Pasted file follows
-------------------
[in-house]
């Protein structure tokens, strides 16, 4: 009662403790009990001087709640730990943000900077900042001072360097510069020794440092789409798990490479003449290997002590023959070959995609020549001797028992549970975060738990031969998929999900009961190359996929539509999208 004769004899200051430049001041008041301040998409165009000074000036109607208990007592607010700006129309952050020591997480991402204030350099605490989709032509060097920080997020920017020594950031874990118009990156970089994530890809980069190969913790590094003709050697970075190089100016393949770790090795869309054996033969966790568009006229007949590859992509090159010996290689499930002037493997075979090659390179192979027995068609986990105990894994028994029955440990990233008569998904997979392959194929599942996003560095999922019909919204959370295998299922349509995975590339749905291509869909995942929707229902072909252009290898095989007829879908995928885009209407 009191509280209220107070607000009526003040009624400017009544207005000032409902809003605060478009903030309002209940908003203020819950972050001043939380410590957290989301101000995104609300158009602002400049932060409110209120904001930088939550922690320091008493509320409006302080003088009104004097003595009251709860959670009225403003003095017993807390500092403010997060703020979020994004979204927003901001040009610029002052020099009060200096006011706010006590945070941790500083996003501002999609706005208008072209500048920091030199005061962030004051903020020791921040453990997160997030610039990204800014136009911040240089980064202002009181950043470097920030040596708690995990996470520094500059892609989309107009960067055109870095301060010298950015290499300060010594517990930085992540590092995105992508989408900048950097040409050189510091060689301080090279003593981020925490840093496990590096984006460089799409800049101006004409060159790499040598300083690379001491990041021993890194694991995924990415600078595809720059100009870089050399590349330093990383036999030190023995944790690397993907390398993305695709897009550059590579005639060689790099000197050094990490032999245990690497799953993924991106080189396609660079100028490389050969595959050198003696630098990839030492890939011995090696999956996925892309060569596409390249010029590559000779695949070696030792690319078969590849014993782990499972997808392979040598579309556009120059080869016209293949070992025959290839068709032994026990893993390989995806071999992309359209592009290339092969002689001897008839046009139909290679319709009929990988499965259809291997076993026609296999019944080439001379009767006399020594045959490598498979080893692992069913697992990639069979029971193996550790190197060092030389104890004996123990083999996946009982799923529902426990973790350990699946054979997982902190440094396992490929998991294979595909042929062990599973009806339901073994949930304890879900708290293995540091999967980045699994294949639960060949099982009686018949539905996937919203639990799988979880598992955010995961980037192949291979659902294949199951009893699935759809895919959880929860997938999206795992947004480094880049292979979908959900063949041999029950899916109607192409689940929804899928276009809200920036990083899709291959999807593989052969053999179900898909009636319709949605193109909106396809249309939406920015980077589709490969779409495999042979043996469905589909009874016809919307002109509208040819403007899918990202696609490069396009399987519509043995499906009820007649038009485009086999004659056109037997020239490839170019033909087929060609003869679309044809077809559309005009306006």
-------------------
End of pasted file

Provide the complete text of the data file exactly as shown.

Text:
[in-house]
């Protein structure tokens, strides 16, 4: 009662403790009990001087709640730990943000900077900042001072360097510069020794440092789409798990490479003449290997002590023959070959995609020549001797028992549970975060738990031969998929999900009961190359996929539509999208 004769004899200051430049001041008041301040998409165009000074000036109607208990007592607010700006129309952050020591997480991402204030350099605490989709032509060097920080997020920017020594950031874990118009990156970089994530890809980069190969913790590094003709050697970075190089100016393949770790090795869309054996033969966790568009006229007949590859992509090159010996290689499930002037493997075979090659390179192979027995068609986990105990894994028994029955440990990233008569998904997979392959194929599942996003560095999922019909919204959370295998299922349509995975590339749905291509869909995942929707229902072909252009290898095989007829879908995928885009209407 009191509280209220107070607000009526003040009624400017009544207005000032409902809003605060478009903030309002209940908003203020819950972050001043939380410590957290989301101000995104609300158009602002400049932060409110209120904001930088939550922690320091008493509320409006302080003088009104004097003595009251709860959670009225403003003095017993807390500092403010997060703020979020994004979204927003901001040009610029002052020099009060200096006011706010006590945070941790500083996003501002999609706005208008072209500048920091030199005061962030004051903020020791921040453990997160997030610039990204800014136009911040240089980064202002009181950043470097920030040596708690995990996470520094500059892609989309107009960067055109870095301060010298950015290499300060010594517990930085992540590092995105992508989408900048950097040409050189510091060689301080090279003593981020925490840093496990590096984006460089799409800049101006004409060159790499040598300083690379001491990041021993890194694991995924990415600078595809720059100009870089050399590349330093990383036999030190023995944790690397993907390398993305695709897009550059590579005639060689790099000197050094990490032999245990690497799953993924991106080189396609660079100028490389050969595959050198003696630098990839030492890939011995090696999956996925892309060569596409390249010029590559000779695949070696030792690319078969590849014993782990499972997808392979040598579309556009120059080869016209293949070992025959290839068709032994026990893993390989995806071999992309359209592009290339092969002689001897008839046009139909290679319709009929990988499965259809291997076993026609296999019944080439001379009767006399020594045959490598498979080893692992069913697992990639069979029971193996550790190197060092030389104890004996123990083999996946009982799923529902426990973790350990699946054979997982902190440094396992490929998991294979595909042929062990599973009806339901073994949930304890879900708290293995540091999967980045699994294949639960060949099982009686018949539905996937919203639990799988979880598992955010995961980037192949291979659902294949199951009893699935759809895919959880929860997938999206795992947004480094880049292979979908959900063949041999029950899916109607192409689940929804899928276009809200920036990083899709291959999807593989052969053999179900898909009636319709949605193109909106396809249309939406920015980077589709490969779409495999042979043996469905589909009874016809919307002109509208040819403007899918990202696609490069396009399987519509043995499906009820007649038009485009086999004659056109037997020239490839170019033909087929060609003869679309044809077809559309005009306006």